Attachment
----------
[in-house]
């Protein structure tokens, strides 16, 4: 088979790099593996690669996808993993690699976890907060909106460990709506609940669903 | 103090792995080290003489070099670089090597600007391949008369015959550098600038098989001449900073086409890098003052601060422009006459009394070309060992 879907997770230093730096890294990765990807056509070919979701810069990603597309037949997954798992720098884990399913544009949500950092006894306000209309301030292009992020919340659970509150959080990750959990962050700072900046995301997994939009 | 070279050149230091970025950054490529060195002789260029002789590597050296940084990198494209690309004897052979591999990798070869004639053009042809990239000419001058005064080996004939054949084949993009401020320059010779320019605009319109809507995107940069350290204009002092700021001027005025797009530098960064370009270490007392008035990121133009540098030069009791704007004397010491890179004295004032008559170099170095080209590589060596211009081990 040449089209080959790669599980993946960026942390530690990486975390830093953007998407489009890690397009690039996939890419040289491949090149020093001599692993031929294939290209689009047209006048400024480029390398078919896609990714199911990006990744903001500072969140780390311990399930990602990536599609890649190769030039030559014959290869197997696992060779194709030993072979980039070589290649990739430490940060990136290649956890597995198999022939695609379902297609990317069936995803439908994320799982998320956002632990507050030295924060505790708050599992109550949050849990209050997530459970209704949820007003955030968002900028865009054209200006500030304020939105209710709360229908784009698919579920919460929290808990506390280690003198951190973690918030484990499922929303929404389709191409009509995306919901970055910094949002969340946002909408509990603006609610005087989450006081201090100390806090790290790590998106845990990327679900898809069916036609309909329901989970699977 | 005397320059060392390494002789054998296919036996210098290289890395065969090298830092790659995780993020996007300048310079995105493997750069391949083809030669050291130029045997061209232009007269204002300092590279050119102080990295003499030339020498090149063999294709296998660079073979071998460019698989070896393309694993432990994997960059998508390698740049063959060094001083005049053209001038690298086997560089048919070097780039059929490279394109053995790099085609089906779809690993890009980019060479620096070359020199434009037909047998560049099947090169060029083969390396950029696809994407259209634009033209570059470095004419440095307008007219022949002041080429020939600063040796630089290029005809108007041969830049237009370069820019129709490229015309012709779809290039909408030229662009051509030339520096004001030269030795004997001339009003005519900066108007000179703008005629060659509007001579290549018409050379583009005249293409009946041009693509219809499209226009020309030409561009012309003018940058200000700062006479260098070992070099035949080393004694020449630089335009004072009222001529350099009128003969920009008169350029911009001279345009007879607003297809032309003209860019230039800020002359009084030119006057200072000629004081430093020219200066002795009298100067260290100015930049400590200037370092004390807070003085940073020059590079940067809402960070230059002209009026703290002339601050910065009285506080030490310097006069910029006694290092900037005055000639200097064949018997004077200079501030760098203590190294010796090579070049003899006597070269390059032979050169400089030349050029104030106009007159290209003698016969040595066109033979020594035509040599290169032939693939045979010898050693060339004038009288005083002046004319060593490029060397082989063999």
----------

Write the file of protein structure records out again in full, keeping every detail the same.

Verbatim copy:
[in-house]
């Protein structure tokens, strides 16, 4: 088979790099593996690669996808993993690699976890907060909106460990709506609940669903 | 103090792995080290003489070099670089090597600007391949008369015959550098600038098989001449900073086409890098003052601060422009006459009394070309060992 879907997770230093730096890294990765990807056509070919979701810069990603597309037949997954798992720098884990399913544009949500950092006894306000209309301030292009992020919340659970509150959080990750959990962050700072900046995301997994939009 | 070279050149230091970025950054490529060195002789260029002789590597050296940084990198494209690309004897052979591999990798070869004639053009042809990239000419001058005064080996004939054949084949993009401020320059010779320019605009319109809507995107940069350290204009002092700021001027005025797009530098960064370009270490007392008035990121133009540098030069009791704007004397010491890179004295004032008559170099170095080209590589060596211009081990 040449089209080959790669599980993946960026942390530690990486975390830093953007998407489009890690397009690039996939890419040289491949090149020093001599692993031929294939290209689009047209006048400024480029390398078919896609990714199911990006990744903001500072969140780390311990399930990602990536599609890649190769030039030559014959290869197997696992060779194709030993072979980039070589290649990739430490940060990136290649956890597995198999022939695609379902297609990317069936995803439908994320799982998320956002632990507050030295924060505790708050599992109550949050849990209050997530459970209704949820007003955030968002900028865009054209200006500030304020939105209710709360229908784009698919579920919460929290808990506390280690003198951190973690918030484990499922929303929404389709191409009509995306919901970055910094949002969340946002909408509990603006609610005087989450006081201090100390806090790290790590998106845990990327679900898809069916036609309909329901989970699977 | 005397320059060392390494002789054998296919036996210098290289890395065969090298830092790659995780993020996007300048310079995105493997750069391949083809030669050291130029045997061209232009007269204002300092590279050119102080990295003499030339020498090149063999294709296998660079073979071998460019698989070896393309694993432990994997960059998508390698740049063959060094001083005049053209001038690298086997560089048919070097780039059929490279394109053995790099085609089906779809690993890009980019060479620096070359020199434009037909047998560049099947090169060029083969390396950029696809994407259209634009033209570059470095004419440095307008007219022949002041080429020939600063040796630089290029005809108007041969830049237009370069820019129709490229015309012709779809290039909408030229662009051509030339520096004001030269030795004997001339009003005519900066108007000179703008005629060659509007001579290549018409050379583009005249293409009946041009693509219809499209226009020309030409561009012309003018940058200000700062006479260098070992070099035949080393004694020449630089335009004072009222001529350099009128003969920009008169350029911009001279345009007879607003297809032309003209860019230039800020002359009084030119006057200072000629004081430093020219200066002795009298100067260290100015930049400590200037370092004390807070003085940073020059590079940067809402960070230059002209009026703290002339601050910065009285506080030490310097006069910029006694290092900037005055000639200097064949018997004077200079501030760098203590190294010796090579070049003899006597070269390059032979050169400089030349050029104030106009007159290209003698016969040595066109033979020594035509040599290169032939693939045979010898050693060339004038009288005083002046004319060593490029060397082989063999």